Democrats Differ on Taxes to Pay for Infrastructure Plan Sen. Joe Manchin, (D-W.Va.) chairman of the Senate Committee on Energy and Natural Resources, at the U.S. Capitol on February 24, 2021 in Washington, DC. (Leigh Vogel-Pool/Getty Images)
By Charlie McCarthy | Wednesday, 07 April 2021 12:40 PM
Cracks have reportedly formed among the Congressional Democrats debating how to raise the taxes needed to finance President Joe Biden's $2.25 trillion infrastructure plan.
Some Democrats are pushing back on aspects of the president's tax proposals, The Hill reported on Wednesday.
Biden wants to pay for the plan over 15 years by raising the corporate tax rate from 21% to 28%, and increasing taxes on U.S. companies’ foreign earnings.
With Republicans signaling united opposition to Biden's proposal, which was announced last week, Democrats need near-universal party support to pass infrastructure and jobs legislation. Reaching consensus on taxes will be among the top challenges.
Republicans oppose lowering the corporate tax rate, which was reduced from 35% to 21% under former President Donald Trump’s 2017 tax cut law. Democrats generally assert the rate is too low.
Democrats are likely to again use the reconciliation process to pass an infrastructure package with a simple majority vote in the Senate, thus avoiding a filibuster.
Not all Democrats agree with the 28% rate, however. Sen. Joe Manchin, D-W.Va., whose support will be necessary in a Senate that's split evenly along party lines — with Vice President Kamala Harris as the tie-breaking vote — said Monday he’d prefer a smaller increase, to 25%.
On Monday, White House press secretary Jen Psaki said Biden called for increasing the corporate tax rate to 28% because he "felt it was responsible to propose a way to pay for his proposal."
Psaki said the administration expected to discuss with lawmakers how to finance the package and Treasury Secretary Janet Yellen held a briefing with House Democrats on Tuesday.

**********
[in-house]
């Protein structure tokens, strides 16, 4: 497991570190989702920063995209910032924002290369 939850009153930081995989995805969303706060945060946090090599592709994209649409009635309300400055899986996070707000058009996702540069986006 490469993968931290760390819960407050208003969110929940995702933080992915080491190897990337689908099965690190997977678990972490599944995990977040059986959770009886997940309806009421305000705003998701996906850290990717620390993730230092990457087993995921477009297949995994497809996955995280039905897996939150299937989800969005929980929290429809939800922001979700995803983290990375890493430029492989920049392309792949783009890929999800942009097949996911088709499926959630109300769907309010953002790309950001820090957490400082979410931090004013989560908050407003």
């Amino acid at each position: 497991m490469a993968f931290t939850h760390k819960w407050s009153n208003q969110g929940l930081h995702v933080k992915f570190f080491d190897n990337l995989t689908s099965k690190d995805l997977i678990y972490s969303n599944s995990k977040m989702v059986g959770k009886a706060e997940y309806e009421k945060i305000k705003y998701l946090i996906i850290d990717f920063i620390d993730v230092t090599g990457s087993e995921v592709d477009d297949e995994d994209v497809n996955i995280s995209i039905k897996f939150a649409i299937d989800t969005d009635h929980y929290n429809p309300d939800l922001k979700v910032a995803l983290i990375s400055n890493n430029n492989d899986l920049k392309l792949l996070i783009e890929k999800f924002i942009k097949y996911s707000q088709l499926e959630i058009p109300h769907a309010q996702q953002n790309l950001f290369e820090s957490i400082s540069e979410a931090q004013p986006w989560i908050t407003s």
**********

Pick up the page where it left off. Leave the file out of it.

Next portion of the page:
"There will be different ideas for tax proposals," Psaki said. "That will all need to be weighed by a range of questions, including — with Congress and with leaders in Congress and outspoken members in Congress — about whether it should be paid for, over what period of time, how much should be paid for, what the options are for paying for it."
Many Democrats have expressed support for increasing the corporate tax rate.
Rep. Don Beyer, D-Va., chairman of the Joint Economic Committee, said 28% was "a prudent compromise" that "moderates and progressives would be wise to support."
He disagreed with Republicans who argue U.S. businesses cannot compete globally at that rate.
"The rate was significantly higher from the post-WWII era until 2017, a timespan which included some of the most prosperous periods for the U.S. economy," Beyer, also a member of the tax-writing Ways and Means Committee, said in an email.
Rep. Earl Blumenauer, D-Ore., once a proponent of raising the gas tax to pay for infrastructure, told The Hill that raising the corporate tax rate is a better option.
"The gas tax is fast declining in its effectiveness and opposition is increasing," he said in a statement Tuesday. "Using other sources, like adjusting the corporate tax rate, have greater promise of being enacted, restoring tax fairness, and generating the significant amount of money that is necessary to meet the needs of the American people."
Three Democrats on the Senate Finance Committee proposed changes to raising taxes on multinational corporations that differed in some ways from [the] Biden’' plan. One example is the Democrats' call for modifying international provisions in Trump's tax law rather than scrapping the provisions entirely, as Biden suggested.
Senate Finance Committee Chairman Ron Wyden, D-Ore., progressive Sen. Sherrod Brown, D-Ohio, and centrist Sen. Mark Warner, D-Va., said their proposal was aimed at getting full Democrat support.
"This is about getting all 50 Senate Democrats on board," Wyden said on a call with reporters Monday.
Biden proposed his infrastructure package as a follow-up to a $1.9 trillion coronavirus relief package signed into law last month.
Some Democrats disagree with Biden's plan for other reasons.
Progressives don’t think Biden's plan goes far enough. Democrats from high-tax states, meanwhile, want to undo the $10,000 cap on the state and local tax — also known as SALT — deduction imposed by Trump’s 2017 law.